809: Los Alamos
Title text: The test didn't (spoiler alert) destroy the world, but the fact that they were even doing those calculations makes theirs the coolest jobs ever.
This comic refers to the Manhattan Project at Los Alamos, New Mexico, where in 1945 their development of the first nuclear weapon had progressed to the point that they were going to explode "The Gadget" at Trinity Site. There was genuine concern that some unexpected result was possible, including the scenario about the atmosphere igniting. The scientists were almost certain that it would either work as expected, or just be a dud, but were unable to rule out several other scenarios. The test proceeded, and it worked as expected. (Today Manhattan Project is used about such a big endeavor see for instance 1736: Manhattan Project).
The joke part at the end is a reference to a common mnemonic device for basic trigonometric functions, namely identifying the relationships of sine, cosine, and tangent with respect to the lengths of a right triangle's edges: sine = opposite over hypotenuse, cosine = adjacent over hypotenuse, and tangent = opposite over adjacent (in other words, SOH CAH TOA.) "Steve" becomes concerned by the seriousness of the situation, and wants to make sure that he has not made a mistake on stuff that should be very elementary to a scientist in his position. (Steve is probably not a reference to any specific scientist in the real life Manhattan Project, see below).
"Now I am become Death, destroyer of worlds." – Robert Oppenheimer, Lead scientist on bomb project, quoting Hindu scripture after the successful test. The title text mentions that there are very few jobs where one can say that with seriousness, as normal jobs do not involve technology capable of destroying worlds.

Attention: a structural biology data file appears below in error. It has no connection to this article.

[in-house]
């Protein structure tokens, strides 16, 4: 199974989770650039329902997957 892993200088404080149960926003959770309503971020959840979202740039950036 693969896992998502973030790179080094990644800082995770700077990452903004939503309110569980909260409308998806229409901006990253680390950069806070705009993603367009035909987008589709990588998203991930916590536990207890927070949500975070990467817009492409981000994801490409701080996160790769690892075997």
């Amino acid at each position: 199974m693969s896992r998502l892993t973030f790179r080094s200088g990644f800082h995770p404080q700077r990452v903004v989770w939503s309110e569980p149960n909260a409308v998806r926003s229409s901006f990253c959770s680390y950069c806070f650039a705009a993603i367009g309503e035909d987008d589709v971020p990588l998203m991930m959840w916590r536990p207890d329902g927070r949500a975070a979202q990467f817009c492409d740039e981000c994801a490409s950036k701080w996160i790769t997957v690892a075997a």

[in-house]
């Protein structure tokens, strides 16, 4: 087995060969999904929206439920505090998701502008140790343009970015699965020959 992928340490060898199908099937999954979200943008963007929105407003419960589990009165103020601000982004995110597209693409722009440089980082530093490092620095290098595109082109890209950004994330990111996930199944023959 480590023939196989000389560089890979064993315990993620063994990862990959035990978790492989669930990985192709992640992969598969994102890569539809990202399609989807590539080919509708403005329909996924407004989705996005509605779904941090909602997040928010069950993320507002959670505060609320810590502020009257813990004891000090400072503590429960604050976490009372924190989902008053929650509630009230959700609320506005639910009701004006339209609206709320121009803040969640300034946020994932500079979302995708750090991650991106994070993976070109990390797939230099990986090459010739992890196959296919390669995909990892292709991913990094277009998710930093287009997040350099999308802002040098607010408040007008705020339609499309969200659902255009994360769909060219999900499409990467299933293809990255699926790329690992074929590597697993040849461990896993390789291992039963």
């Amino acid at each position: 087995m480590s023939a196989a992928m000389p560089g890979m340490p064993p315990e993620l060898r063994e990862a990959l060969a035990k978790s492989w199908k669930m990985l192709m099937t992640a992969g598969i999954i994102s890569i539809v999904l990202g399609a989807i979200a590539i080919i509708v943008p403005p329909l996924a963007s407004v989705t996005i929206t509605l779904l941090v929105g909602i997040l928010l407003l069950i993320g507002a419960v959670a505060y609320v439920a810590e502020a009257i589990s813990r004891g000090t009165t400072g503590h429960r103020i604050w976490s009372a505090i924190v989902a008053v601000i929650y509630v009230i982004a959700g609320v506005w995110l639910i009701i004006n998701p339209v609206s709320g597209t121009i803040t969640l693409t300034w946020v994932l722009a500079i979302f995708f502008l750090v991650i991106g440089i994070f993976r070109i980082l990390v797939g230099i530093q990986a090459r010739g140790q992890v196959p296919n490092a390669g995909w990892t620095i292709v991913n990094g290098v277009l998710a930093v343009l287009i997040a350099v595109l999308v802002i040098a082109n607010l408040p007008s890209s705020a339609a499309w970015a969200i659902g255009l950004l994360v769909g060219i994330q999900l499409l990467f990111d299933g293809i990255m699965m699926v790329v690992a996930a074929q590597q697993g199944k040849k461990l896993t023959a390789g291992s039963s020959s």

A Steve is referred to in a similar situation in comic 1532: New Horizons, where his miscalculations screw up the trajectory of the New Horizons space probe, sending it to Earth instead of Pluto. He would be at least 90 years old if it was to be the same Steve though. A person named Steve also comes up with an inappropriate suggestion in 1672: Women on 20s.
- [Cueball raising a hand points to Steve (see later) drawn as another shorter Cueball-like guy, and behind Cueball stand Hairy also looking at Steve. Partly behind Steve's head is a piece of paper on the wall with a circle around a central dot and four arrows pointing in towards the circle from each corner of the paper. Behind Hairy's head is another paper with a graph that looks like a positive third degree polynomial with three non-zero solutions. Between Cueball and Hairy at the level of their hands is a small square with two small dots at the two top corners. Seems like a part of the wall rather than a paper. During the next images the two on either side of Cueball moves their head in front or away from these papers so at least once the hole drawing can be seen. Over the panels top frame there is a frame with a caption:]
- Los Alamos, 1945...
- Cueball: We have a decision. If we've done our math right, this test will unleash heaven's fire and make us as gods.
- [Cueball turns towards Hairy holding his arms out.]
- Cueball: But it's possible we made a mistake, and the heat will ignite the atmosphere, destroying the planet in a cleansing conflagration.
- [In a frame-less panel Steven takes a hand to his chin, while the other two turns towards him.]
- Steve: Wow. Um. Question: Just to double-check— although I'm 99% sure—
- [Cueball, still facing Steve, face-palms himself while Hairy turns away from Steve.]
- Steve: Is it "SOH CAH TOA" or "COH SAH TOA"?
- Cueball: Oh, for the love of... can someone redo Steve's work?
- Hairy: I don't want to do the test anymore.
add a comment! ⋅ add a topic (use sparingly)! ⋅ refresh comments!